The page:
The 401K tax penalty for early cash out is 10 percent of the amount of the distribution, which is in addition to the full amount of the regular income tax on the cash out. However, there are a number of exceptions that preclude the collection of the 10 percent penalty.Know More
A 401K retirement account holder under the age of 55 must pay the 10 percent penalty when cashing out the account. However, the penalty is waived if the account holder becomes completely disabled, dies, has a substantial medical expense, must use the money to pay alimony or child support, or has a levy on the 401K account from the IRS. Military reservists called to extended active duty can also cash out 401K accounts without penalty. Another tax drawback of cashing out a 401K account early is that the extra income may put account holders into a higher tax bracket, making them subject to a higher income tax payment.
Instead of cashing out the account, 401K account holders can borrow up to $50,000 or half of the account's balance and pay it back with interest over five years without incurring the 10 percent penalty. Account holders can also opt for a series of substantially equal periodic payments over their expected lifetimes as long as they are no longer working for the employers maintaining the plans before payments begin.Learn more about Financial Planning
Those who take early withdrawals from 401(k) plans must pay a 10 percent penalty tax on the amount of the withdrawal as well as standard income tax, reports the IRS. However, there are a number of exceptions for which the penalty tax is waived.Full Answer >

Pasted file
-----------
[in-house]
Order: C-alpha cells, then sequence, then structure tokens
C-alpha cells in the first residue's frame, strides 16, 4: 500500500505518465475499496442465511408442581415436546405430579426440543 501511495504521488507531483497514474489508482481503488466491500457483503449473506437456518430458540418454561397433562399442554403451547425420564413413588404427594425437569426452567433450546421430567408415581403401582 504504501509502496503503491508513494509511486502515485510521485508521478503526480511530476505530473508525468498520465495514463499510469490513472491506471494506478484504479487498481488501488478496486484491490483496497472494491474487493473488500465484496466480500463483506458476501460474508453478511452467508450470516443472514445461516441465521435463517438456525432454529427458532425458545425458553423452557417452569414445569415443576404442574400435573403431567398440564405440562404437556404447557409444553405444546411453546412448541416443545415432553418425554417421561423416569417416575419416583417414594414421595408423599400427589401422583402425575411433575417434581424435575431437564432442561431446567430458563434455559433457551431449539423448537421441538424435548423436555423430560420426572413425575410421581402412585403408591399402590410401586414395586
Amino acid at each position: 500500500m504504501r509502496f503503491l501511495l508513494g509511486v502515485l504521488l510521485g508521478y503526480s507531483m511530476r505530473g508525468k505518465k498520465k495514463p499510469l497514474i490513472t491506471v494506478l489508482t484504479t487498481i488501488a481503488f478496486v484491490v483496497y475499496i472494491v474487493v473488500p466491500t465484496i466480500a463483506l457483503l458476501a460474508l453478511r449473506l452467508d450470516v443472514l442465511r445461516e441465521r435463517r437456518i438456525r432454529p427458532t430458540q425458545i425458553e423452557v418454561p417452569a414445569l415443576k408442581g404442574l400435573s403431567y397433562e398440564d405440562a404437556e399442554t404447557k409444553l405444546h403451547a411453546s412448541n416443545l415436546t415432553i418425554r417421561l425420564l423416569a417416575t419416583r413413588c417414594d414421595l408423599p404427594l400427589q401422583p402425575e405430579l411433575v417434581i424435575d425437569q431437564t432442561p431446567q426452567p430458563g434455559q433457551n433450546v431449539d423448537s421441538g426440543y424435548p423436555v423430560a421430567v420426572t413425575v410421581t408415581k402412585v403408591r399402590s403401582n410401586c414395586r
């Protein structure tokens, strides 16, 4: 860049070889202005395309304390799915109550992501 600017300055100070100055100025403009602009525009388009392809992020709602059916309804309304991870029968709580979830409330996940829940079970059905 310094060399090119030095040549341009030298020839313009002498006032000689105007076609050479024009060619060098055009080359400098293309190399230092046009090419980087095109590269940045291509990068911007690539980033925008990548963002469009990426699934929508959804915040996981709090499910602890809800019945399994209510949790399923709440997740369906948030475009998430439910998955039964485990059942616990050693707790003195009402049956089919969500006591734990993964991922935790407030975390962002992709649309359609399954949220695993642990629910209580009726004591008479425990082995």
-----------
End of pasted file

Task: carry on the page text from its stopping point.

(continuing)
Account holders can withdraw money from Simple IRAs at any time, but if they are under 59 1/2 years old, the distribution is subject to a penalty tax of 10 percent or more, reports the IRS. Account holders who turn 70 1/2 must initiate required minimum distributions or face penalties.Full Answer >
457 plans allow for early withdrawal without the standard 10 percent penalty tax applied to other types of retirement plans, according to Nationwide Mutual Insurance Company. However, though the typical penalty does not apply to early withdrawals, the money is subject to standard income tax rates and must be reported to the IRS as income. This rule only applies to early withdrawals, which are withdrawals that take place before the account holder reaches the official retirement age of 59.5.Full Answer >
An individual must pay an early IRA withdrawal tax penalty of 10 percent if he is not over the age of 59 1/2 and does not meet the qualifications for the exceptions stated in Publication 590-B, according to the Internal Revenue Service. Form 1040 is used to determine the penalty.Full Answer >